While e-readers take on the venerable book, paper strikes back…
Memory Map Toughprint Paper Review
This is TrustedReviews’ first ever review of paper. Although an important component of the printed page, most people use standard copy paper for their laser prints and maybe a coated inkjet paper for inkjet ones, if the printer’s lucky. One area where this approach doesn’t work, though, is if you need to use the prints outdoors.
There are plenty of reasons why you might want a weatherproof print. The most obvious is for outdoor sports, from walking, through orienteering to cycling, and need robust maps. In business, it’s useful for plans and blueprints on building sites and external signage and it could also be useful for domestic labelling and recipe cards. It might even be a suitable medium for archival print, though no particular claims are made for this.
Toughprint is produced by Memory-Map, a company best known for its wide range of electronic maps, based on Ordance Survey data and available for many different GPSes. Toughprint fits in well with this market area.
Memory-Map won’t say how the paper is made, but it appears to be plastic-impregnated, rather than a thin laminate. This is why it has a reasonably matt finish and versions will take laser and inkjet print. It feels like a thick paper, around 130gsm, and is tinted cream, rather than being bright white.
At £16 for a pack of 25 sheets, Toughprint works out at about 63p per sheet. To give some comparison, this is more expensive than many glossy photo papers, but cheaper than some specialist art papers, used for geglee prints. It’s not something you’ll want to use for everyday print, but to be kept for when its special features are important.
The obvious alternative to Toughprint paper is lamination. With suppliers as diverse as Staples and Tesco selling laminators and laminating pouches, it’s easy to obtain a system that can provide the same kind of waterproofing as a waterproof paper. Tesco sells a laminator for £9.47 and 50 pouches for £2.09. Even including the laminator in the cost of the first 50 laminations, therefore, the cost per page is 23p, dropping to 4.2p when you’re just paying for pouches.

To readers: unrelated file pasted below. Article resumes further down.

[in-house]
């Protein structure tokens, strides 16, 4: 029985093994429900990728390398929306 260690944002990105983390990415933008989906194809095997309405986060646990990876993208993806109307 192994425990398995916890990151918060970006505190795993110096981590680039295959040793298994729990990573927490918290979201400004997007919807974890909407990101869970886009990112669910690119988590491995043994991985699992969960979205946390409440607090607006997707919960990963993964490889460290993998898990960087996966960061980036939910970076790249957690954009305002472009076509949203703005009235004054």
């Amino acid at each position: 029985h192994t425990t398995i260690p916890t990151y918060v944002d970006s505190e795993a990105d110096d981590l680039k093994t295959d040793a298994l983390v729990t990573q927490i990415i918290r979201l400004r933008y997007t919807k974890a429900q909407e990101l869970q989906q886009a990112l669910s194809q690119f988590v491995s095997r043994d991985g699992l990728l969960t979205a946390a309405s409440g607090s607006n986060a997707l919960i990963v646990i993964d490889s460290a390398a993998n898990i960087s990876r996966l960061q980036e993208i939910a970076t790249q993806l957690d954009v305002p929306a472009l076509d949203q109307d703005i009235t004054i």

The main disadvantage of laminated pages is that they’re stiff, making them difficult to fold or stick in a pocket or bag. Toughprint, by contrast, is nearly as flexible as a regular sheet of paper, can be folded easily and holds its folded shape well. It’s a lot more convenient in this respect, though a laminated sheet holds its unfolded shape better, an advantage for posters and other publicity.
As far as weather-resistance goes, particularly with inkjet print, Toughprint paper won’t make water-soluble prints any more water-resistant than ordinary paper. We tried wetting a sheet after printing it with dye-based Innobella inks from a Brother printer and the ink still ran. It appeared to be mainly the black ink, but this will vary from brand to brand.
Pigment-based inks, like those used by Epson, are fully water-resistant and a page printed with them is pretty much waterproof. There’s some weakening of the paper when it’s wet, but it remains intact and, for example, a map printed on Toughprint and caught in the rain will still be usable. The laser Toughprint, run through a laser printer, doesn’t have any problems with water-fastness, as the particle-based toner is heat-sealed onto the paper. The paper had no problem with the heat from the laser printer’s fuser.
A laminated page has a big advantage over Toughprint in water resistance, of course, as even a dye-based inkjet print is rendered completely waterproof by sandwiching it between clear plastic sheets. Producing a protected page by laminating is very much a two-stage process, though, where printing on Toughprint is no more long-winded than a print on regular paper.
Although Toughprint cuts like paper, it’s very hard to tear it, with the paper stretching rather than ripping. It also resists scrumpling and, apart from the creases, is still fully intact after being crumpled many times.
Toughprint paper does pretty much what it claims. It’s water resistant, close to tearproof and generally…well tough. It doesn’t make water-based print waterproof and it’s more expensive than using a laminator, but it’s a lot more convenient, if you want to be able to pop the pages in the pocket of a cagoule.